Thanks for reading the Guitar Sun, Sunfield Music Store’s weekly take on gear, music history, tone tips, and more.
At Sunfield, we take pride in producing instruments that keep the spirit of the electric guitar alive. For us, that means making high-quality instruments. Our core customers want gig-quality electric guitars. You could call them “cheap electric guitars,” but Sunfields aren’t just beginner’s guitars. They’re simply priced differently—for parts and labor—in a bloated instrument market that caters to prestige and huge marketing budgets (all paid for with musicians’ dollars).
In the past several weeks, we’ve taken a look at Jimi Hendrix’s guitars beyond the Stratocaster and examined some of the unique models employed by Prince and Stevie Ray Vaughan. Today, we take a look at another utter legend of the working man’s approach to guitar: Merle Haggard.
We tend to focus on rock artists (though we’ve written about musicians like Charlie Christian in the past). Today, we’re focusing on an all-time great country player. He may play country music, but it’s hard to find a much more “rock and roll” character than Merle Haggard.
He also happens to be the inspiration for one of our most beautiful replica guitars. We’ll explore the history of that guitar’s inspiration, along with some of Haggard’s other gear choices.
The Outlaw Sound: The Gear of Merle Haggard
Growing up hard in Oklahoma, Haggard still manage to acquire his first guitar (a gift from his older brother) at the age of 12. Like so many greats, he taught himself how to play listening to country greats like Bob Wills, Lefty Frizzell, and Hank Williams on the radio. Haggard’s father died when he was young, and his motherworkedr long hours to support the family. This situation left Merle largely unsupervised, and he quickly turned into a young rebel. Suffice it to say the classic song “Mama Tried” is a bit autobiographical.
At 14, Haggard was assigned to a juvenile detention center after shoplifting. He subsequently escaped and fled to Texas. He later returned to Oklahoma, was assigned to the same facility, and escaped once again—this time to Modesto, CA. At that time California, like Oklahoma, was a quintessentially “Western” state and huge center for the country music scene (the famous “Bakersfield Sound.”)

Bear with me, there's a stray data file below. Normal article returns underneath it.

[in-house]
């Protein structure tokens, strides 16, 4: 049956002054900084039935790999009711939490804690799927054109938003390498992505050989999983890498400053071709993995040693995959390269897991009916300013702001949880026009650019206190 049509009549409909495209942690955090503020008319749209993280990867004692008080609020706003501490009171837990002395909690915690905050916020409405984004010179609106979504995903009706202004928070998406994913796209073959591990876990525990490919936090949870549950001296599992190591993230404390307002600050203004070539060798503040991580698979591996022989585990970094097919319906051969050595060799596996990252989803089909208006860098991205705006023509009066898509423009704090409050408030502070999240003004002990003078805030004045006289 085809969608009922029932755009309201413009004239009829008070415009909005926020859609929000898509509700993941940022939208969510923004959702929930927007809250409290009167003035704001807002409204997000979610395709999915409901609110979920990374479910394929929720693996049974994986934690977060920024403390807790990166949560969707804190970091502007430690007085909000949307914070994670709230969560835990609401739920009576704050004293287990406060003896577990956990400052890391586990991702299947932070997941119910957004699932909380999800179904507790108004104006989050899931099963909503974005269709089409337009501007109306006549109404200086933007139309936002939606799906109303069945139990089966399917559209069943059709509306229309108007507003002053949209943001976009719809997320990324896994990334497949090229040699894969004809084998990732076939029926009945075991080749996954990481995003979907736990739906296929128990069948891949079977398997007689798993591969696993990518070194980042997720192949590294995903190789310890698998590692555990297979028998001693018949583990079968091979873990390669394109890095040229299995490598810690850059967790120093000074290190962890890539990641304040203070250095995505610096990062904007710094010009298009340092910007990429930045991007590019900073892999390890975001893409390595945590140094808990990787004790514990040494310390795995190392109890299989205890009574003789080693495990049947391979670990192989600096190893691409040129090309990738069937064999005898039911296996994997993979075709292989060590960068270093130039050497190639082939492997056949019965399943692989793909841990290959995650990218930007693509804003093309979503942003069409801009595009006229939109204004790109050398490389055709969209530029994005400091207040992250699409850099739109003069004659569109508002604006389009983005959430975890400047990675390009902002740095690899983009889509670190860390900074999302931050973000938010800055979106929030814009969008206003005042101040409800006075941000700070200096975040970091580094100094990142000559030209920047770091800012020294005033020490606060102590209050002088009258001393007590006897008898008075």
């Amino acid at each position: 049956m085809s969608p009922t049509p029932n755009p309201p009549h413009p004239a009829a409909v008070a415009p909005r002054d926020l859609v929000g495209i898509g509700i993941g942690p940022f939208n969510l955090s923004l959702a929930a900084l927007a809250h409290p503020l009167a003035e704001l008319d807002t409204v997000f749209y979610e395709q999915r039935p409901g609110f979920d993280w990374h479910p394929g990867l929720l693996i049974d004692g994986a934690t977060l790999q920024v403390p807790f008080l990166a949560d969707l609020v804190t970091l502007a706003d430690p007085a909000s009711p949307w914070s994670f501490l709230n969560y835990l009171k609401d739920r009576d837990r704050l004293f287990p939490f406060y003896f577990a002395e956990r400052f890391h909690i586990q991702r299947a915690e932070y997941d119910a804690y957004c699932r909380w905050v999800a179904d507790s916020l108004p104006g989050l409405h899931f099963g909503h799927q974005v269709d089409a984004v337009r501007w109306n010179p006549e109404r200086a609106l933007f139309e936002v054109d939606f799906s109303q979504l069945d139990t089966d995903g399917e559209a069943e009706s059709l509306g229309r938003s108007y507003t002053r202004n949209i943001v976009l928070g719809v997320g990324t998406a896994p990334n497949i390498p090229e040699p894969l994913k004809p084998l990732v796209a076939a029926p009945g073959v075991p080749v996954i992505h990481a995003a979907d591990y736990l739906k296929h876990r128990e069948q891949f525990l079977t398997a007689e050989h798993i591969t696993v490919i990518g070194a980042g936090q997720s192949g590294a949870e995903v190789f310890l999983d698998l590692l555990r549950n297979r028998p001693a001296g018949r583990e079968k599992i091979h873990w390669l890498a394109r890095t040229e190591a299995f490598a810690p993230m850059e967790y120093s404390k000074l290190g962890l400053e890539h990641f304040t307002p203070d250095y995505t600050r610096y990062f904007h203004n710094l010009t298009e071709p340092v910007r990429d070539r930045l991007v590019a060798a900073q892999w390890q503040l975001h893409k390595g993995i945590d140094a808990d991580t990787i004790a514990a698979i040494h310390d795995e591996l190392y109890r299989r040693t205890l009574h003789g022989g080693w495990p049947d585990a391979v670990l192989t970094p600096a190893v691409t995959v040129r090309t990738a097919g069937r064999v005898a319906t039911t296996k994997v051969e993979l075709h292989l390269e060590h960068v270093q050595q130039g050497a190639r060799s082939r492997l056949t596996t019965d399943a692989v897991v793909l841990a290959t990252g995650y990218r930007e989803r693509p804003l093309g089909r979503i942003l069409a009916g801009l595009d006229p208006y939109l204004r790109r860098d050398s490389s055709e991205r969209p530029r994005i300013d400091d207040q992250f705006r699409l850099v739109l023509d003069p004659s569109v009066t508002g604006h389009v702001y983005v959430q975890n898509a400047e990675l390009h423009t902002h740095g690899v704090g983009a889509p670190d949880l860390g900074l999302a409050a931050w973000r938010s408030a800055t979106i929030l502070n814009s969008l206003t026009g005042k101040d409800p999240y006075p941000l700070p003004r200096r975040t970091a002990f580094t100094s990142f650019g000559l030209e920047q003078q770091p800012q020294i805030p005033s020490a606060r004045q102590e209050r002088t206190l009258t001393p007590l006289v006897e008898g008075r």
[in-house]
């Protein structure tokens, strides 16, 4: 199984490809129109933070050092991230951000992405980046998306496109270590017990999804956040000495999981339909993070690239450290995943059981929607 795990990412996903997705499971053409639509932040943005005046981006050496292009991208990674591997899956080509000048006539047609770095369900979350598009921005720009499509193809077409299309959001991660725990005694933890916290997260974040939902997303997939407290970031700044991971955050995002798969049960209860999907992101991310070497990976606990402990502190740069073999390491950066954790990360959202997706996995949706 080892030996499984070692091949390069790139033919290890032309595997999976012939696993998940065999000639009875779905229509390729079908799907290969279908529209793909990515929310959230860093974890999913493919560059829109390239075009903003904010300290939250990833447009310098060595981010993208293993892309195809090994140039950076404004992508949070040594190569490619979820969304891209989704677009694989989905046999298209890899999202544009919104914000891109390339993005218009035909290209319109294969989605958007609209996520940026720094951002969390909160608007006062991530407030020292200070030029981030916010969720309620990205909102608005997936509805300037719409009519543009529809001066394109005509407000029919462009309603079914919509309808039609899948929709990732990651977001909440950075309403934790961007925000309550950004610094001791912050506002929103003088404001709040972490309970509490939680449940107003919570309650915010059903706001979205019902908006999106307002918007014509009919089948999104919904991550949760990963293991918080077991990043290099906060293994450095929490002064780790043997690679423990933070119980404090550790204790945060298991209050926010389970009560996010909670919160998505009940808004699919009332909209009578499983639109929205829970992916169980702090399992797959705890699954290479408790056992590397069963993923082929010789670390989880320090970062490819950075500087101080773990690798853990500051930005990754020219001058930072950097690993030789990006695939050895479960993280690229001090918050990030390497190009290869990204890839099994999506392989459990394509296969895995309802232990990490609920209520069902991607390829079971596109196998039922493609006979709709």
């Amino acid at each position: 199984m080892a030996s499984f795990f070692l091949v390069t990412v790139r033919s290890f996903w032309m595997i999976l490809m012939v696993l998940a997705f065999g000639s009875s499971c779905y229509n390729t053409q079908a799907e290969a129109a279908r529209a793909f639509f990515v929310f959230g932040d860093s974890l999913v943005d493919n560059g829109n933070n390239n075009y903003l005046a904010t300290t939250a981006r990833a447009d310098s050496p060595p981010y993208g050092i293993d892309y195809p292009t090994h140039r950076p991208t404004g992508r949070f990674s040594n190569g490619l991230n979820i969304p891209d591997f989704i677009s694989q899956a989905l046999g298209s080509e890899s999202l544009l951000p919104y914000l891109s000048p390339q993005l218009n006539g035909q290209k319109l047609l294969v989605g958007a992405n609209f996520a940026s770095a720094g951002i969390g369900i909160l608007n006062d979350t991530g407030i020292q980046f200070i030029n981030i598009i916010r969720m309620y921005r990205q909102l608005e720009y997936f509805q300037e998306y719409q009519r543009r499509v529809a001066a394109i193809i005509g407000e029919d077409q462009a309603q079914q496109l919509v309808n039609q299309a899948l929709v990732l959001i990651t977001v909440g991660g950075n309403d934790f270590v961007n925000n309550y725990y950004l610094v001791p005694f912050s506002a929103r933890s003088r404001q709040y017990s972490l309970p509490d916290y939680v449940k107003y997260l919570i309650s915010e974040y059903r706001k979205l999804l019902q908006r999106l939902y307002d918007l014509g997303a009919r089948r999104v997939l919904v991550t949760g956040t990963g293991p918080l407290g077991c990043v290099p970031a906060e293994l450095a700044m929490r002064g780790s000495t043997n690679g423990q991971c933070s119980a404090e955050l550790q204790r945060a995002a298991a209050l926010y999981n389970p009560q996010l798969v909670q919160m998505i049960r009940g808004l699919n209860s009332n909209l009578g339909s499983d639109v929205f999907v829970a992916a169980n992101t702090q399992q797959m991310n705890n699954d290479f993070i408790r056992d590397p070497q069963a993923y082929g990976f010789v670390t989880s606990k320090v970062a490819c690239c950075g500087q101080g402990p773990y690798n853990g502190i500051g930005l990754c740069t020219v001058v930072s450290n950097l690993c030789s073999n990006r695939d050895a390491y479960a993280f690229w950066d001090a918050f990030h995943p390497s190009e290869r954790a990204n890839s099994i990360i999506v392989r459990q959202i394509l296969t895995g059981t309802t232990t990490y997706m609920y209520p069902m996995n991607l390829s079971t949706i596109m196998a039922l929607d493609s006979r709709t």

He was arrested in California, served over a year in prison, and was then released again (only to be arrested soon after as part of a burglary attempt). They don’t call Merle’s music “outlaw country” for nothing. Finally, he found his big break: Lefty Frizzell heard Haggard sing a few tunes backstage prior to a performance. Frizzell then refused to perform until Haggard got a chance to open for him. Merle got a raucous reaction from the crowd A legend was born, but still had to be arrested one more time before he achieved fame.
Always hounded by financial problems, Haggard tried to rob a roadhouse, was sent to Bakersfield jail, was caught attempting to escape, and was then reassigned to the famous San Quentin prison. There, close friendships with multiple death row inmates finally convinced Haggard to straighten out his life. He was further inspired by actually seeing Johnny Cash live, while incarcerated, in one of his famous prison performances. We wonder how long a sentence would be worth a free Johnny Cash show.
The career of one of the all-time great country artists could finally truly get off the ground. That said, Haggard would remain a true rebel in the country music scene, always forging his own path as a true working man’s guitar hero.
Like so many country greats, Haggard favored the Telecaster for his electric playing. He’s most typically seen playing butterscotch blonde or sunburst models in earlier photos. Of course, he eventually earned a special, signature model. We think it’s the perfect contrast to his music and personality: a beautiful, almost aristocratic take on the Telecaster to accompany Haggard’s rough-edged outlaw music.
It was also jam-packed with unique aesthetic and tonal features.
The guitar moves away from some tradition Tele features, moving to a set neck and maple top (like a Les Paul). Based on the Telecaster “Thinline,” it’s semi-hollow. The centerpiece of the guitar is maple. Two acoustic-chambered “wings,” made of ash are attached to both sides.
The gold-plated hardware offers a final trick: the pickup selector, unlike traditional Teles, is a four-way switch. In addition to the three traditional options, a fourth puts the pickups “in series” (for a thicker sound; “in series” is similar to the two coils on a single humbucker).
On the acoustic-side, Haggard favored Martin Guitars (often D-28’s). For amps, he favored Fender Tweed Twins or Bassmans (thick mids, but cleaner than classic tweed amps like the 5E3 Deluxe).
Thanks for reading! We hope you have time for a great jam-session this weekend. Throw in a country lick or too for Merle.